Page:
Drummer Mike Portnoy was due to get back into the touring routine this October.

The seasoned musician was to head out on an 11-date concert trek across the United States with The Neal Morse Band. But as the COVID-19 pandemic still threatens to derail live music events across the U.S., he and the group chose to postpone it until 2022.

How did they reach that decision? In a Sept. 21 interview with 22 Now, the video podcast from former Twisted Sister bassist Mark "The Animal" Mendoza, Portnoy explained that the outfit decided not to embark unless every member was comfortable with it.

Not everyone was.

"Honestly, I don't know how I feel about it," Portnoy admitted of the situation as a whole. While some acts, such as Rise Against, have completed tours this year, many others tried and failed.

"I understand wanting to go out," the drummer continued. "We [had] to pull the plug and push it into next year just because we're seeing all of these other tours coming down and people getting COVID out there, even if they're vaccinated." [via Blabbermouth]

Pointing to COVID-related cancellations that plagued KISS, the drummer illustrated, "One guy gets it, and then the show comes down. You watch KISS just firing up their tour, two or three shows in, and then Paul [Stanley] gets it and they have to sit in a hotel for a week. And then they're just getting ready to go again, then Gene [Simmons] gets it."

Portnoy added, "Just the idea of having to quarantine in a hotel for a week or two, putting everybody, the crew and the gear and the trucks and everything on hold, and the venues — it's scary. And I understand the hesitation to go back out. 'Cause with The Neal Morse Band, we just made that call. We had to look at the situation and say, 'Look, we really wanna play. We're dying to get out there. But is it worth the risk, both in terms of health and in terms of financial?' … You've gotta put everybody in hotels for a week, you've got the crew and the trucks and the gear. And you're losing the show guarantees; you're losing all that income."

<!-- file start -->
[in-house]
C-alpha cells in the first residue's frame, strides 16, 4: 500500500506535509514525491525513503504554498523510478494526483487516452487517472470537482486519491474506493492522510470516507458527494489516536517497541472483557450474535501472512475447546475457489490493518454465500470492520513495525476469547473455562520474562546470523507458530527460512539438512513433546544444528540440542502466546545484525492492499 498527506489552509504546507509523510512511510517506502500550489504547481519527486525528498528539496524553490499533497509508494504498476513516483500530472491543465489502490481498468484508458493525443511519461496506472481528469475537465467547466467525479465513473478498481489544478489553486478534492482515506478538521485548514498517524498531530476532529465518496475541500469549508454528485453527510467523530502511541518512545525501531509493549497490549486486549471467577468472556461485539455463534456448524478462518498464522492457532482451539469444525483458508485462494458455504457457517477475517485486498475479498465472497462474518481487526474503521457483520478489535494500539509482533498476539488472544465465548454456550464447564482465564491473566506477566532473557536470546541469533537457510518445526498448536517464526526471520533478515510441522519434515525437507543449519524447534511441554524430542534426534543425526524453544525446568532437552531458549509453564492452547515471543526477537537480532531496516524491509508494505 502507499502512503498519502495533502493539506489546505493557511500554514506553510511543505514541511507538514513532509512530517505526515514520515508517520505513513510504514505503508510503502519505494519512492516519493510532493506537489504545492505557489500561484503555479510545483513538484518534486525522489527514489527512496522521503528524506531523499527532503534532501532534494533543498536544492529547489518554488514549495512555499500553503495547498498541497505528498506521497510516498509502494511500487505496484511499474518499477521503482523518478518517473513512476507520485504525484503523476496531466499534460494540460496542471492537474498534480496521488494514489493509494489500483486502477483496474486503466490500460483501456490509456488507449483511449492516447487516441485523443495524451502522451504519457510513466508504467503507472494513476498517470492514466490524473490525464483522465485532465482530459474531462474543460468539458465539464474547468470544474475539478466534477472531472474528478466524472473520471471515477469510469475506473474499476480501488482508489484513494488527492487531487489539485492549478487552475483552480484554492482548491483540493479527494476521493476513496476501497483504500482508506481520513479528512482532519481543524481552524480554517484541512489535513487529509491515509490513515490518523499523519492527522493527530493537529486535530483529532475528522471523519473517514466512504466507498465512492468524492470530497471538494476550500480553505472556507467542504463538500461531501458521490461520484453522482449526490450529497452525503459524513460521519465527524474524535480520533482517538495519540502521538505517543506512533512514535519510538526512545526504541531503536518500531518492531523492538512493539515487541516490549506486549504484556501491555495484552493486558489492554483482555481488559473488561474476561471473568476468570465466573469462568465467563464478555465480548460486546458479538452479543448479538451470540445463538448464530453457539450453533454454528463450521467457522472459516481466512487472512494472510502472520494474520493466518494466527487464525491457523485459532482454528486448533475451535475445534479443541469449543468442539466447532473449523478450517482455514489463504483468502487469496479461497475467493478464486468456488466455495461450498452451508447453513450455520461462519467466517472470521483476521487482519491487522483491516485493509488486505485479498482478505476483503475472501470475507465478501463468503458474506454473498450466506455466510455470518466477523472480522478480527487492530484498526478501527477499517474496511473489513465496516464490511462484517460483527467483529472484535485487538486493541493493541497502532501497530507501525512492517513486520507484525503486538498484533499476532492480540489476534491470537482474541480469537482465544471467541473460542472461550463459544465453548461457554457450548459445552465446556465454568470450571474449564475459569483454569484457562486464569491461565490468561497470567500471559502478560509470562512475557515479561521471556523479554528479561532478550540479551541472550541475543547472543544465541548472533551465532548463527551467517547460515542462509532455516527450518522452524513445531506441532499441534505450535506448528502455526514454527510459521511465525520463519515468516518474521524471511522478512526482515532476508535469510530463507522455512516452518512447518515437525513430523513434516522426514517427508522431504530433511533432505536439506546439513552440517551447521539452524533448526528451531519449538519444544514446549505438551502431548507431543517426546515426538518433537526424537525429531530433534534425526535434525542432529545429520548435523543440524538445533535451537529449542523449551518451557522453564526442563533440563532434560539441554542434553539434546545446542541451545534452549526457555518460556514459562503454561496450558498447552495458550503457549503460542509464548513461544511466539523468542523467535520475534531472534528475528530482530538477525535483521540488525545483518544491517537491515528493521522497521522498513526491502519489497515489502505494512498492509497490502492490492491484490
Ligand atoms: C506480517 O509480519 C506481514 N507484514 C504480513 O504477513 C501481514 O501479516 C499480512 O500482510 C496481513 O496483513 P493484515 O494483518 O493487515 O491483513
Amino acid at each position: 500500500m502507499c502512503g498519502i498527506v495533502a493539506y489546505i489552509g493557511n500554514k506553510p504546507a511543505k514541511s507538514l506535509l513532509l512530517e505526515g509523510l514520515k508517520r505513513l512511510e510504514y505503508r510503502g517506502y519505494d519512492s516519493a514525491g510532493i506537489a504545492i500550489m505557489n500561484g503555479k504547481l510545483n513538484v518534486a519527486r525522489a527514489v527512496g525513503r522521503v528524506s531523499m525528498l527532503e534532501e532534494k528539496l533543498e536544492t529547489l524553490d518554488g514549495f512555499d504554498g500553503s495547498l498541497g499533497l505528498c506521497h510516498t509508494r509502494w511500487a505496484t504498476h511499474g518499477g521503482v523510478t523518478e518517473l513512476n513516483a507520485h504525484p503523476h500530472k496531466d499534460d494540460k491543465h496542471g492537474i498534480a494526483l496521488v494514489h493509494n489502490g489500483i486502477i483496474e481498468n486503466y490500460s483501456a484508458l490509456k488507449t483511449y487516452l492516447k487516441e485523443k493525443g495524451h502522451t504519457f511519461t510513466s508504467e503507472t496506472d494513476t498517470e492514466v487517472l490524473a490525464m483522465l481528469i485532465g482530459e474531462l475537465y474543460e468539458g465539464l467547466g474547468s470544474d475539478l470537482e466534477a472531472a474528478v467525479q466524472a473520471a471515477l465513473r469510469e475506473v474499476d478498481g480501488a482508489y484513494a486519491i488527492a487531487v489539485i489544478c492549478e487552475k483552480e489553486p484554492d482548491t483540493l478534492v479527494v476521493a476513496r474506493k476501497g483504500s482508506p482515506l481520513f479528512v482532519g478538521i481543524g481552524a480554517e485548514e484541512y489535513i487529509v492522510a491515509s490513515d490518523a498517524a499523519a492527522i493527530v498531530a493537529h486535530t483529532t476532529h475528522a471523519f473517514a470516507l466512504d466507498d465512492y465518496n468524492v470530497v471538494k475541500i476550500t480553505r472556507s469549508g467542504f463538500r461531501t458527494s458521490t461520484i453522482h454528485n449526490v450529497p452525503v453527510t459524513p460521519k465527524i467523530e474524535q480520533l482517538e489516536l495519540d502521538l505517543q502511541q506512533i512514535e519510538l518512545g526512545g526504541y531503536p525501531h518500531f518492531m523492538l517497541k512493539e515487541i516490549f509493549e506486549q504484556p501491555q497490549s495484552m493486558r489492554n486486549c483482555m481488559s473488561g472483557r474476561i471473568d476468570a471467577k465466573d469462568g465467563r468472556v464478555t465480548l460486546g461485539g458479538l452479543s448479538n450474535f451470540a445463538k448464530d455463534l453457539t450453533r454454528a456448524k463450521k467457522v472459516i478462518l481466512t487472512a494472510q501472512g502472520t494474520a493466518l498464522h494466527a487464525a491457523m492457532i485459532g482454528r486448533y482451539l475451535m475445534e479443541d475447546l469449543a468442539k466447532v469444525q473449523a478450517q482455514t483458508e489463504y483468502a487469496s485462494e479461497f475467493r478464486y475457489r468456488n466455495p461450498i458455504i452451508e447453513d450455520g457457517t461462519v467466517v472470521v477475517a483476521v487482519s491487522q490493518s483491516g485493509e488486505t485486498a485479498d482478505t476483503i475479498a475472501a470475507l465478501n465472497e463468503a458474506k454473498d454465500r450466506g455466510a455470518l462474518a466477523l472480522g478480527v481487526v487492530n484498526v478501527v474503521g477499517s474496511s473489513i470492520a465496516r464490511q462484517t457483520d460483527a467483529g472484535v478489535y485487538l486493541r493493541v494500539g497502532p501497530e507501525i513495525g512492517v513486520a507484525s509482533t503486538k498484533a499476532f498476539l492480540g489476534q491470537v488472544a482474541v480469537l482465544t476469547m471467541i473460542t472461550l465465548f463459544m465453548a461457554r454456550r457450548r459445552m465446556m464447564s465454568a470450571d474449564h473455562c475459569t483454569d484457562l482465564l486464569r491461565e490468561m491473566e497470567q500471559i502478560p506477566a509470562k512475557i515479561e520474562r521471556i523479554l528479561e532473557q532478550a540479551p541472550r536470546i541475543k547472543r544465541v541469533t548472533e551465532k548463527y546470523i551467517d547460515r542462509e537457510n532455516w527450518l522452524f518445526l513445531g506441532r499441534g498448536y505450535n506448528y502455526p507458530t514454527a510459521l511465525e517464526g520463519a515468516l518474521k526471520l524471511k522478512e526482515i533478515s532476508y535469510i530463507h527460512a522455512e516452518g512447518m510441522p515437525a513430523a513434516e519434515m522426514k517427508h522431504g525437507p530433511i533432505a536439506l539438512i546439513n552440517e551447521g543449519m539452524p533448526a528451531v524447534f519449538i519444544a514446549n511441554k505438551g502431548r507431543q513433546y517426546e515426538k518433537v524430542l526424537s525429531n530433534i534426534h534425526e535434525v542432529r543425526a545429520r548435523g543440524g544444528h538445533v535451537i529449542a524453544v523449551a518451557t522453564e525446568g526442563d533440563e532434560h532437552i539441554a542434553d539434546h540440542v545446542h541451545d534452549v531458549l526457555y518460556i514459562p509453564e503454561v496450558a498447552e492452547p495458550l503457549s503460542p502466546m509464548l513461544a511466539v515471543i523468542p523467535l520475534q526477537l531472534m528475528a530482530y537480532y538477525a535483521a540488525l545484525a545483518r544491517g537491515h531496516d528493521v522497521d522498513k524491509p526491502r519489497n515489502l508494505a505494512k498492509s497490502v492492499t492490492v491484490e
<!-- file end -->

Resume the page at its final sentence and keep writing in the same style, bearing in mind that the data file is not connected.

Besides money, there's people's health to think about as well. Right now, vaccination efforts in the country continue as around 55 percent of U.S. citizens are now fully inoculated. Over 600,000 Americans have already died of COVID, according to The New York Times.

"I know we wanna play, but we've gotta be safe too," Portnoy said. "It's a tough call to make. It hurt for us to cancel this … tour, but we said to each other, 'Look, first of all, if we have to cancel some shows and sit in hotel rooms, are we willing to be personally liable for that financially?' And everyone was, like, 'Well, no.'"

Portnoy's son, fellow drummer Max Portnoy, is in one of the bands who recently had to come off the road because of COVID. Max plays in Tallah, who were on tour with Avatar on their ongoing Going Hunting Tour until some members of Tallah tested positive.

Other musicians who have tested positive for COVID over the last few months include Bruce Dickinson (Iron Maiden), Corey Taylor (Slipknot), Chad Gray (Mudvayne) Jonathan Davis and Munky (Korn), Sean Killian (Vio-Lence), Sebastian Bach (ex-Skid Row) and members of Tesla and Lynyrd Skynyrd. Metal singer Eric Wagner died last month after being hospitalized with COVID pneumonia.

Keep up with Mike — he also plays in The Winery Dogs, Sons of Apollo, Liquid Tension Experiment, Metal Allegiance and more — via his site and social media.

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